Authorities believe the bus was carrying a total of 52 passengers, most of whom were tourists from North Macedonia, when the incident occurred at around 3 a.m. local time Tuesday.
The bus, which had a North Macedonian registration, was traveling on the Struma highway west of the Bulgarian capital Sofia. The bus driver was among the dead, according to Bulgarian National Television (BNT).
After initially reporting 46 deaths, authorities later said it was unclear whether 45 or 46 people had died, BNT reported.
Authorities said seven people — two women and five men — who were traveling in the back of the bus survived by breaking the windows to escape. They have been taken to Pirogov emergency hospital in Sofia and are in stable condition.
Authorities added that identification of the dead would be difficult as the bodies were severely damaged by the fire, BNT reported.
Bulgarian Interior Minister Boyko Rashkov, who visited the crash site, told reporters he saw bodies “clustered inside” and “burnt to ash.” He said “the picture is terrifying,” adding “I have never seen anything like this before.”
The cause of the accident was unclear but the bus appeared to have hit a highway barrier either before or after it caught fire, Bulgarian officials said.
Footage from Nova TV Bulgaria showed the charred remains of the bus on the side of the highway, with the mangled barrier wedged beneath the vehicle.
Emergency responders were seen standing near fire trucks and a police van while an investigator in a white protective suit surveyed the scene taking photographs. Behind the vehicle, damage to the center divider was visible with debris strewn across both sides of the highway.
Speaking alongside Rashkov, the director of Bulgaria’s National Investigation Service, Borislav Sarafov, called the incident “a huge tragedy” and offered his condolences to the families of the victims.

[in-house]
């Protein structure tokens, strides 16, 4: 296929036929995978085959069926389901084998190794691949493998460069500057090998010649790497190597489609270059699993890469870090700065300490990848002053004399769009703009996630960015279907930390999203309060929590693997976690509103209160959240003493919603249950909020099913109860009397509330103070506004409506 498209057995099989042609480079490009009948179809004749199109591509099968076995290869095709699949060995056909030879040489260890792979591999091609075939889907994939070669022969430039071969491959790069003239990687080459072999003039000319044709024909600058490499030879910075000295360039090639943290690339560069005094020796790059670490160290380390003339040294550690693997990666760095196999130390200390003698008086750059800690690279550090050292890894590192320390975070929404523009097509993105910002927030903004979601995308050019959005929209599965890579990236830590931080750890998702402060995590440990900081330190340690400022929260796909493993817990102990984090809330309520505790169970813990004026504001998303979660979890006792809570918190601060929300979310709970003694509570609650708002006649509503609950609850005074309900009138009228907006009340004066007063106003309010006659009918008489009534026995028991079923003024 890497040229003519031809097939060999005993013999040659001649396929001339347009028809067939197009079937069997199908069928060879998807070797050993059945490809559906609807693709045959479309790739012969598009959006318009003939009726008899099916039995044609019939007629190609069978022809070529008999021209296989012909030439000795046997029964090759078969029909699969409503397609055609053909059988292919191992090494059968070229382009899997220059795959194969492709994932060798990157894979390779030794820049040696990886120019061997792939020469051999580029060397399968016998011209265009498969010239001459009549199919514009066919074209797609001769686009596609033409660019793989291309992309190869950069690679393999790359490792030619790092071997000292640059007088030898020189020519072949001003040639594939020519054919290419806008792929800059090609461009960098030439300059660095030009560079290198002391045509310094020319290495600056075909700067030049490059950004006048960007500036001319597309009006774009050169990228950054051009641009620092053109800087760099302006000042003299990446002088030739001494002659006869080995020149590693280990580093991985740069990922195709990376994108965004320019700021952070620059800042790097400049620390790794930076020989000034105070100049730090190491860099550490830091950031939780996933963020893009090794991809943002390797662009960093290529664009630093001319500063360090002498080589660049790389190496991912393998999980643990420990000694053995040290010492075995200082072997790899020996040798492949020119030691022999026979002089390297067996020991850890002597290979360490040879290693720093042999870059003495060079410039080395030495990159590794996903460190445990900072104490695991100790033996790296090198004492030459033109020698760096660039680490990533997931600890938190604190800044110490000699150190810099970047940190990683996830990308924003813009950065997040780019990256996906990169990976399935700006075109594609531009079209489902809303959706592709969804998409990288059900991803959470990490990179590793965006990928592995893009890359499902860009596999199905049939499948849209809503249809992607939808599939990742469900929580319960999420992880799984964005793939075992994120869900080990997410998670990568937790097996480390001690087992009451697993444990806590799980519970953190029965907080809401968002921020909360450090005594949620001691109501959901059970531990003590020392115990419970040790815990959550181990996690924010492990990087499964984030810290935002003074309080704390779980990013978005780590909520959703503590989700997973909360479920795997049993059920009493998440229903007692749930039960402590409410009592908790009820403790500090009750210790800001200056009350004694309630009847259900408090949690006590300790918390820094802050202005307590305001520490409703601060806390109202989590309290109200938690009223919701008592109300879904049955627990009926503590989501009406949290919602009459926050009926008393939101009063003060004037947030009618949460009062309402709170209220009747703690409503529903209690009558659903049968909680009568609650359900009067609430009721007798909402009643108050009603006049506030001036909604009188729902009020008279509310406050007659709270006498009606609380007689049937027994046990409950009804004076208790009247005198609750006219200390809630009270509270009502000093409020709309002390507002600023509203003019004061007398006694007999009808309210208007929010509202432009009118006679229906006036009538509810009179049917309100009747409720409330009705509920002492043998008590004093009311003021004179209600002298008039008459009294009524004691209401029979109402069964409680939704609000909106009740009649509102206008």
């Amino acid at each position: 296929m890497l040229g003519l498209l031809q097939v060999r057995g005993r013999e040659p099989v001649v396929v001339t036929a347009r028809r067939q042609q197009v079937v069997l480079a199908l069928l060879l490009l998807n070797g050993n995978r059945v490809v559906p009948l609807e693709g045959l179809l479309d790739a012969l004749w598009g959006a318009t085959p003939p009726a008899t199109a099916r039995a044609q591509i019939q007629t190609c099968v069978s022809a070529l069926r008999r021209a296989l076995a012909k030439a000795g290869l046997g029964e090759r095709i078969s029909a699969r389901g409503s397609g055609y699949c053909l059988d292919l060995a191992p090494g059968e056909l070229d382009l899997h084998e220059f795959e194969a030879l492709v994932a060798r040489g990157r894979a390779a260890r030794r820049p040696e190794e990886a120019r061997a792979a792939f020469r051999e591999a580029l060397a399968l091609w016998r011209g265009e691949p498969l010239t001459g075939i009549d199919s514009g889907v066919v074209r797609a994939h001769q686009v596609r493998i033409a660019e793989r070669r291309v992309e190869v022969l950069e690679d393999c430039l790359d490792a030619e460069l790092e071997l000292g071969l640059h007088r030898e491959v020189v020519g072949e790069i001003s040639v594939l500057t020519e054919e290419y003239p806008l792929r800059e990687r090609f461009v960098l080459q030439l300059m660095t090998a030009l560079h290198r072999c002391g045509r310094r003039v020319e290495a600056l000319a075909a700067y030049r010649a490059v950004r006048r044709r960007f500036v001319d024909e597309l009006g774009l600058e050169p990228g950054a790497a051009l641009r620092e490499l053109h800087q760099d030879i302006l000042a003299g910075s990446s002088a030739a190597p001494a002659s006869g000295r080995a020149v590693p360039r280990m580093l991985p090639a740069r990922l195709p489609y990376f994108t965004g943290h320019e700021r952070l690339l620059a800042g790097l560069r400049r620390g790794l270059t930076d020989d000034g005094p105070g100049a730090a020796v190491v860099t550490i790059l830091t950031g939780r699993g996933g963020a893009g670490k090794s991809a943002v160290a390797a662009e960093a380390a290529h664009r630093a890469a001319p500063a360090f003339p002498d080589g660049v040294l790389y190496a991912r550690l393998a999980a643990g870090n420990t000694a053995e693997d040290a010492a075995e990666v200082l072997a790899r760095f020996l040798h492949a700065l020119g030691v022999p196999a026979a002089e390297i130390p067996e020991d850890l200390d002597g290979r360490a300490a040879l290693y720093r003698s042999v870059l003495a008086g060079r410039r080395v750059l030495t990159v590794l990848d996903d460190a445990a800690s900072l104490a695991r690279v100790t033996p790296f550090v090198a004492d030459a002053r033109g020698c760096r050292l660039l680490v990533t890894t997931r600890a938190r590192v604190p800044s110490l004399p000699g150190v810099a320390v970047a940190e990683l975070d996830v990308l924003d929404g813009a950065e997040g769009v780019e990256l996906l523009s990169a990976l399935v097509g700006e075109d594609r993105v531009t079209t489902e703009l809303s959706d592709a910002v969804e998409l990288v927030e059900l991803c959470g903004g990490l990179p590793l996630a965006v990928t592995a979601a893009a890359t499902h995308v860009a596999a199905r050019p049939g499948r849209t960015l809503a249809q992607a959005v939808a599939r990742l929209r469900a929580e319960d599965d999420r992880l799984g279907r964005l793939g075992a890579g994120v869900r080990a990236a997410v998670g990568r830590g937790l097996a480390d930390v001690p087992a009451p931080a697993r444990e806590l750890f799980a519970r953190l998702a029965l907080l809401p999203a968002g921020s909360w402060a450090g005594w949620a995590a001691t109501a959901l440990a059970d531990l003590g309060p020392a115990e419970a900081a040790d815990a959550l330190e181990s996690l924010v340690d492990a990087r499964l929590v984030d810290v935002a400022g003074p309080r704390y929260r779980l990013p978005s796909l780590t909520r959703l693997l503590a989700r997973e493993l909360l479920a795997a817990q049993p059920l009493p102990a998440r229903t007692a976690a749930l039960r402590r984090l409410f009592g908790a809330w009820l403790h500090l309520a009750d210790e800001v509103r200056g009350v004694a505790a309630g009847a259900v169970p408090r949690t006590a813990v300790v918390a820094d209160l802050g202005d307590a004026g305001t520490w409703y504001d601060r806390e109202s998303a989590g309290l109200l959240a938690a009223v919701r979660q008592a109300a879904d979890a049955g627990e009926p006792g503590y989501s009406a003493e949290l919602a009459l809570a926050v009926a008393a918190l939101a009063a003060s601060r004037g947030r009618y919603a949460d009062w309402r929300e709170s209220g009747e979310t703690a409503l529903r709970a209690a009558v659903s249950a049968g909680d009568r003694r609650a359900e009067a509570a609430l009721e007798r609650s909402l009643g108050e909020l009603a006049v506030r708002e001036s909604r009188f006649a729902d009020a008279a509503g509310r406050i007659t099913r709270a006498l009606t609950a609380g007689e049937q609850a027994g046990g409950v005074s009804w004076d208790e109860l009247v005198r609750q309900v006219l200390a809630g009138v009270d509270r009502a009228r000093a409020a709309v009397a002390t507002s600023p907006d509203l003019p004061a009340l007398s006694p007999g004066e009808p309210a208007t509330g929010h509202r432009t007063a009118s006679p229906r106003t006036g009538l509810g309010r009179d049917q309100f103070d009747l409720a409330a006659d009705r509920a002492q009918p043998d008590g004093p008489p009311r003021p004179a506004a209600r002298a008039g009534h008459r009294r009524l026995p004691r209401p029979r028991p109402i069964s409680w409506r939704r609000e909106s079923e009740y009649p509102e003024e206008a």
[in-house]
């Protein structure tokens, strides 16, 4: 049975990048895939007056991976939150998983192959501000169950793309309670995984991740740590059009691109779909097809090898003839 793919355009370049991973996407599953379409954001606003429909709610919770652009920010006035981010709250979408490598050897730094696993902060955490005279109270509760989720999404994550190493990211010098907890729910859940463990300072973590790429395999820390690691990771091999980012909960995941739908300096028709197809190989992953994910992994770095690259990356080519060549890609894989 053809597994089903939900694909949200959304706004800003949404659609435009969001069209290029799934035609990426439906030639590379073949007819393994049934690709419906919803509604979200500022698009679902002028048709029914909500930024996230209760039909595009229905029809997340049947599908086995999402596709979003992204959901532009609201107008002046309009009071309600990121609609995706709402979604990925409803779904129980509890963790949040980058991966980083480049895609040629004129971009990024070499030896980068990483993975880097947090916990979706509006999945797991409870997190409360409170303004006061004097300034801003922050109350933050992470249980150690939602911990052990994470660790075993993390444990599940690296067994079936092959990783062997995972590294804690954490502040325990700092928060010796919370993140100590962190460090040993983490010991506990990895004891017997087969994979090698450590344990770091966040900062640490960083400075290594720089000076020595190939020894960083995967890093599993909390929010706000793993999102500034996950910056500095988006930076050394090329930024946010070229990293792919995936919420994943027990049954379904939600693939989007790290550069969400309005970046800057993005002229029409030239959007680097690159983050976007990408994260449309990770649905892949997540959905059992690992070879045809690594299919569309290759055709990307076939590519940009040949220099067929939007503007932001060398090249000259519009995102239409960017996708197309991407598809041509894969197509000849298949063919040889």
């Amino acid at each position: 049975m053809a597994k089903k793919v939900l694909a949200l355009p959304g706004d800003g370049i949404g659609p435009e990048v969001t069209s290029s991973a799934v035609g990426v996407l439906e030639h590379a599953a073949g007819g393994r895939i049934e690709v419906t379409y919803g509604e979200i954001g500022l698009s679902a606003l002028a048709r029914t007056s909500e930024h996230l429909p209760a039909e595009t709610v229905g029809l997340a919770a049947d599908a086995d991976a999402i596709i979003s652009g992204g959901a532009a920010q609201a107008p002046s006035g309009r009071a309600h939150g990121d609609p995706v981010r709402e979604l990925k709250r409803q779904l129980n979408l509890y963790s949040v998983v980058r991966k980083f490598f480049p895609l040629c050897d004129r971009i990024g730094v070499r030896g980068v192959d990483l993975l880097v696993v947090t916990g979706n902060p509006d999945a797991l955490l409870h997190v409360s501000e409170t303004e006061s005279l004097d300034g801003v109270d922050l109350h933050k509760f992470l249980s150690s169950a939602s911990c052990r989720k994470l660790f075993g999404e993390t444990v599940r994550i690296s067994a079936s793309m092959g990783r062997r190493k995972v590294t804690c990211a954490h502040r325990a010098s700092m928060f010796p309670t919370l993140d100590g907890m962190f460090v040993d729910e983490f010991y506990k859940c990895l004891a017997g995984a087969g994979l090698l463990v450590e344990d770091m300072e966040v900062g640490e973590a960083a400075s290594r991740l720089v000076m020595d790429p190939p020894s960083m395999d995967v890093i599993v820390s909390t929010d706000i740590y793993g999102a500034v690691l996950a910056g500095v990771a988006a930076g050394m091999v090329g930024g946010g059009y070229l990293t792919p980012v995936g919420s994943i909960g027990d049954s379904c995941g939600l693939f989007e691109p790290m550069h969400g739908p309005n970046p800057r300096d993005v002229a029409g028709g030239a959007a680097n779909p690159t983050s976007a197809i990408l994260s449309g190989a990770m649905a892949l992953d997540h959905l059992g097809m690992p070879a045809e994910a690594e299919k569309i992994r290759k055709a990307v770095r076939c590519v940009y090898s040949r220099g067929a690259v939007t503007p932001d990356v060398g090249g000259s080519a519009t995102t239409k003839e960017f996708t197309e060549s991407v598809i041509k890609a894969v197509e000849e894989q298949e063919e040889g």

Sarafov said the bus was one of four belonging to a tourist company from North Macedonia that entered Bulgaria late Monday from Turkey, BNT reported. The bus was returning to Skopje, the capital of North Macedonia, from Istanbul — a journey of around 800 km (500 miles) — when the accident occurred.
At this stage in the investigation, Sarafov said officials were exploring two possible causes of the accident. “One is a human error of the bus driver, the second is a sudden technical malfunction, which led to the accident,” he said, according to BNT.
BNT reported that Rashkov added: “There is a guardrail here, which was simply taken away, which means that most likely for some reason the bus went to the right in the direction of travel and came into contact with the guardrail, which was simply destroyed. We heard all sorts of versions, including a fuel leak. I hope it will be clarified very soon and the colleagues from the investigation will do their job.”
Authorities will also be investigating the stretch of highway where the accident occurred, which is prone to traffic incidents, according to BNT.
“Ergin was my friend. He was a very good boy. Very nice. I am so sorry that they died,” Blerim Bushi, 11, told Reuters.
In Sofia, Adnan Yasharovski, 45, said his 16-year-old daughter Zuleikha called him to say she had survived the crash, and he traveled to see her in hospital.
“She was crying. Her hands were burnt but otherwise fine,” he told Reuters outside the hospital. “She didn’t say much, she was crying and she was in shock. I only saw her through the door as due to COVID, they did not let me into the room.”
Some relatives gathered outside the Besa Trans agency in Skopje, whose Facebook page advertised twice-weekly trips to Istanbul, and which Yasharovski said ran the trip. The office was closed and its representatives could not be reached for comment.
“This is a huge tragedy,” North Macedonian Prime Minister Zoran Zaev told reporters in Sofia and expressed his condolences to relatives of the victims.
Zaev said the passengers were all from North Macedonia but appeared to include a Serbian citizen and a Belgian citizen. It was unclear whether the two were among the victims or injured.
Zaev said he had spoken to one of the seven survivors who told him the passengers were sleeping when they were woken by the sound of an explosion.
He said people sitting at the back of the bus were able to break a window and jump out.
Zaev said the passengers were from various communities in North Macedonia, a country of 2 million that borders Bulgaria and is home to an ethnic Albanian minority.
In Skopje, ethnic Albanian Osman, 31, told Reuters he had come to the office of the travel agency with his brother and sister seeking information about their parents.
“We do not know if they were on the bus that crashed or not. We have no information about them. The agency is not answering the phone. Perhaps we will need to go to Bulgaria,” he said.
Albanian Foreign Minister Olta Xhacka said the passengers were from North Macedonia’s ethnic Albanian community.
“Great grief for the 45 lost lives of Albanians from Northern Macedonia during the tragic accident in Bulgaria,” he said on Twitter.
Bulgarian officials have launched an investigation into the incident, state media reported.
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